Leader of Opposition TR Zeliang addressing a press conference on the sidelines of the ongoing session of the 13th Nagaland Legislative Assembly on Friday at his office in Kohima. Credit: EastMojo Image

Kohima: Following the non-admittance of the Securitisation and Reconstruction of Financial Assets and Enforcement of Security Interest Act, 2002 (SARFAESI Act) for discussion in the ongoing session of the 13th Nagaland Legislative Assembly (NLA), the Opposition party—Naga People’s Front (NPF)—asked the state government to clarify its stand on the SARFAESI Act as to whether the state government accepts the Act or rejects it.

Earlier on Friday, despite protest by the Opposition, the Speaker ruled a decision which allowed chief minister Neiphiu Rio to make a statement under Rule 55 pertaining to the SARFAESI Act, 2002. This triggered the opposition party as the subject matter on SARFAESI Act, 2002, was to be discussed in the current session of the state Assembly, as part of the discussion on urgent public importance under rule 50. Rio in his statement has said that the SARFAESI Act cannot be implemented in Nagaland in its present form since it comes in direct conflict with the land holding systems and transfer of land under the provisions: Art 371A, Nagaland Land & Revenue Regulation (Amendment) Act 1978, and Nagaland Land & Revenue Regulation (Amendment) Act 2002.

Addressing a press conference on Friday on the sidelines of the ongoing session of the 13th Nagaland Legislative Assembly, Leader of Opposition TR Zeliang said that, as the discussion on the said Act was ruled out by the Speaker following a notice issued by the Leader of the House Neiphiu Rio, he was compelled to write to the CM seeking clarification on the stand of the government in this regard.

Saying that Rule 55 has “hijacked” the rule 50 of the Rules of Procedure and Conduct of Business of the NLA, Zeliang highlighted that the SARFAESI Act, 2002 was listed in the provisional program of Business as decided by the Business Advisory Board (BAC) and was scheduled under the calendar of sittings for discussion. He added that a starred question raised in this regard was not admitted in the Assembly proceedings citing the proposed discussion that was to be held. The non-admittance of the subject matter was notified to the Opposition only on the eve of the fifth day of the ongoing Assembly session.

Calling the urgent need to address the matter, Zeliang said that banks in the State have stopped financing against residential/commercial buildings and high education loans out of apprehensions arising out of a letter that was written by deputy secretary, law and justice to secretary, finance department. In the letter, the finance department mentioned that the enforcement of SAFAESI Act in the state “will conflict with the land holding system of the Nagas and their rights guaranteed with regard to transfer of ownership of land under Art 371A of the Constitution of India”. Subsequently, the State Level bankers Committee (SLBC) also wrote a separate letter to Secretary, finance department on September 2, 2019.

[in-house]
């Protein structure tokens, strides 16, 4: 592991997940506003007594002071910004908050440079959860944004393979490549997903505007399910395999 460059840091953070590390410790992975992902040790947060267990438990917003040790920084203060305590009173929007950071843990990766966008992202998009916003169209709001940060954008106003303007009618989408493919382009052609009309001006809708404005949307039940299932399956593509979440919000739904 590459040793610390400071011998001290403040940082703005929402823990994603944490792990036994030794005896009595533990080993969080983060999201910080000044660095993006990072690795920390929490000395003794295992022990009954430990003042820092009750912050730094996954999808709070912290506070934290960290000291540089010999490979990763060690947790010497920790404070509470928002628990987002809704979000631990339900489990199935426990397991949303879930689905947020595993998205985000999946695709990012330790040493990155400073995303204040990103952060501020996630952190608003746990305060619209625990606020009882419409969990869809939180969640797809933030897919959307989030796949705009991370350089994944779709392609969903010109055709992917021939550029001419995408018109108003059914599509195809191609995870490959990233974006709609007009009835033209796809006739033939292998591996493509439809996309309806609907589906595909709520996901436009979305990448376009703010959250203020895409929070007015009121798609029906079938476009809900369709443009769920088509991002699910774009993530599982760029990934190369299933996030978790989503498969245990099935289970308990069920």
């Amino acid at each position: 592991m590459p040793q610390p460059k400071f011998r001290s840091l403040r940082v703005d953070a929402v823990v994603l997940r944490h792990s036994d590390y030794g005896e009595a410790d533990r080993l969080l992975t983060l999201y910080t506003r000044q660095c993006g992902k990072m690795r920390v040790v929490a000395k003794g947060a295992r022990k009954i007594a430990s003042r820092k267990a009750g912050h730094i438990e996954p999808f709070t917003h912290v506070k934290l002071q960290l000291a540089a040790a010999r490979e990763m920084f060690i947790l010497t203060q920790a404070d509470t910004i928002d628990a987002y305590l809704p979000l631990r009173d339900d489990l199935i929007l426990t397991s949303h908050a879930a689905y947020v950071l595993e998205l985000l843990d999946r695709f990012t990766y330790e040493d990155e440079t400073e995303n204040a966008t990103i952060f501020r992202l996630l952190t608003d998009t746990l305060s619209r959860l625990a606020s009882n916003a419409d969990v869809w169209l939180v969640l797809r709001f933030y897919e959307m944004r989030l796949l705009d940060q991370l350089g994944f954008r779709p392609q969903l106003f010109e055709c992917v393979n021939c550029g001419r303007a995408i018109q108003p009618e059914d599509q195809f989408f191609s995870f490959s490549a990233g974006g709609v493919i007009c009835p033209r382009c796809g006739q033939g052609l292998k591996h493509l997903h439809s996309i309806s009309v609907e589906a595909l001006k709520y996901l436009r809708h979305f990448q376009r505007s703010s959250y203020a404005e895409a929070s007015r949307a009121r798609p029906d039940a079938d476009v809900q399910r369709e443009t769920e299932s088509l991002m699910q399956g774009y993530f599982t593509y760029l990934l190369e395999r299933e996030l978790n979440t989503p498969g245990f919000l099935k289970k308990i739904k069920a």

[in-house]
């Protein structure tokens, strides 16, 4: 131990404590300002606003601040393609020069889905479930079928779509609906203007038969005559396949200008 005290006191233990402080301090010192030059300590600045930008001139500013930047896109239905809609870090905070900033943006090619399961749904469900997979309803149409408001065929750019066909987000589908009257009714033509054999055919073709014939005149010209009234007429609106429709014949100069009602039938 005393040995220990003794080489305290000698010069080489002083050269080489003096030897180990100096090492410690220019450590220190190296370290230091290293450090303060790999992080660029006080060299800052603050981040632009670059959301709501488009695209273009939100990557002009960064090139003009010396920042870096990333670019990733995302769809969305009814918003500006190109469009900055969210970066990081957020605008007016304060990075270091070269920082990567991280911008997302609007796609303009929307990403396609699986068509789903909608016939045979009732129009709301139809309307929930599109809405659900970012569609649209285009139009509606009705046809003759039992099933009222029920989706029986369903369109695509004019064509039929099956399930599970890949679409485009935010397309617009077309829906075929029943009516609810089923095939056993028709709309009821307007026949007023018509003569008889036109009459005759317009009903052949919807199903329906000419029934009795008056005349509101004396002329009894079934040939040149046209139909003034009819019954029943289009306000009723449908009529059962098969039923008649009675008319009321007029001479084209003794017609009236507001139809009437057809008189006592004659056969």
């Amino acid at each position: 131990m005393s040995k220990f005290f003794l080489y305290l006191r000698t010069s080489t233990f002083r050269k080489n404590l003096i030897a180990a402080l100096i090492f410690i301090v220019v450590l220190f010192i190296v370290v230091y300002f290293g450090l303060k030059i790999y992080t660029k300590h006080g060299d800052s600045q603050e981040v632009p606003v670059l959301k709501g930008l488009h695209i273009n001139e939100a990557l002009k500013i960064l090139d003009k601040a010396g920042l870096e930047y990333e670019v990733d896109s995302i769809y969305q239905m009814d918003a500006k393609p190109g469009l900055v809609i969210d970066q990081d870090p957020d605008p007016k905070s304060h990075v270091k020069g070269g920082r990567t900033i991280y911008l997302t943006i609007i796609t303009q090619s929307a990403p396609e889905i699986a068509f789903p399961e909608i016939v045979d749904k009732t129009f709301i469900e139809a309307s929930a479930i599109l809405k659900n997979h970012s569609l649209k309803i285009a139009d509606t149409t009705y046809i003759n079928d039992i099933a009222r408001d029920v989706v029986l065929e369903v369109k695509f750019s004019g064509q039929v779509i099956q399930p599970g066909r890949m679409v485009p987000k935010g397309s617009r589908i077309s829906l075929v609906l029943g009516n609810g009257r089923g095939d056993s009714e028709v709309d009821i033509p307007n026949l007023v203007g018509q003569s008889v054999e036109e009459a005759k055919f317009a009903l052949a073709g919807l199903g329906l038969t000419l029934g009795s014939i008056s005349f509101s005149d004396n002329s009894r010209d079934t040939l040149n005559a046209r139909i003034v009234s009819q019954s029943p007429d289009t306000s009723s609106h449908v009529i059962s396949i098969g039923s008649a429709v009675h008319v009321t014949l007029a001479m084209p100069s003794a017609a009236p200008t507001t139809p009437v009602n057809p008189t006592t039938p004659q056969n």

Through the letter addressed to the CM, Zeliang sought clarification as to whether the state of Nagaland should uphold the act or reject it. He said that if the Act is to be accepted, the Government must send a clear message to the State Level Bankers Committee (SLBC) and to the citizens of Nagaland, and if not, the state government must clearly spell out in what way the state Government will reject the Act.

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He pointed that with the non-availability of loans from the banks, the common men in the state are left to the mercy of private money lenders and that young entrepreneurs, students, contractors and suppliers, have failed to obtain bank guarantee from banks against their immovable property within the State. He questioned as to why the state government was silent on “such self-made situation” faced by its citizens.

Zeliang added that no remedial measure were taken till date and since July last year, the contractors/suppliers were made to obtain bank guarantee against their assets outside the state and those who do not own properties outside the state were compelled to approach the private money-lenders.

He expressed concern on why the banks stopped financing residential/commercial buildings and high education loans, simply out of apprehensions and speculation based on a “mere letter written by law and justice department”, and without any official notification/order from the state government.

Furthermore, Zeliang said that if the SARFAESI Act, 2002, infringes upon Art 371A, making it non-applicable in the state, the matter should be referred to the Select Committee of the state Assembly to conduct a detailed study on the matter and submit its report/recommendations to the state Assembly within a stipulated time so that discussions and resolutions can be made as per the rule of law.

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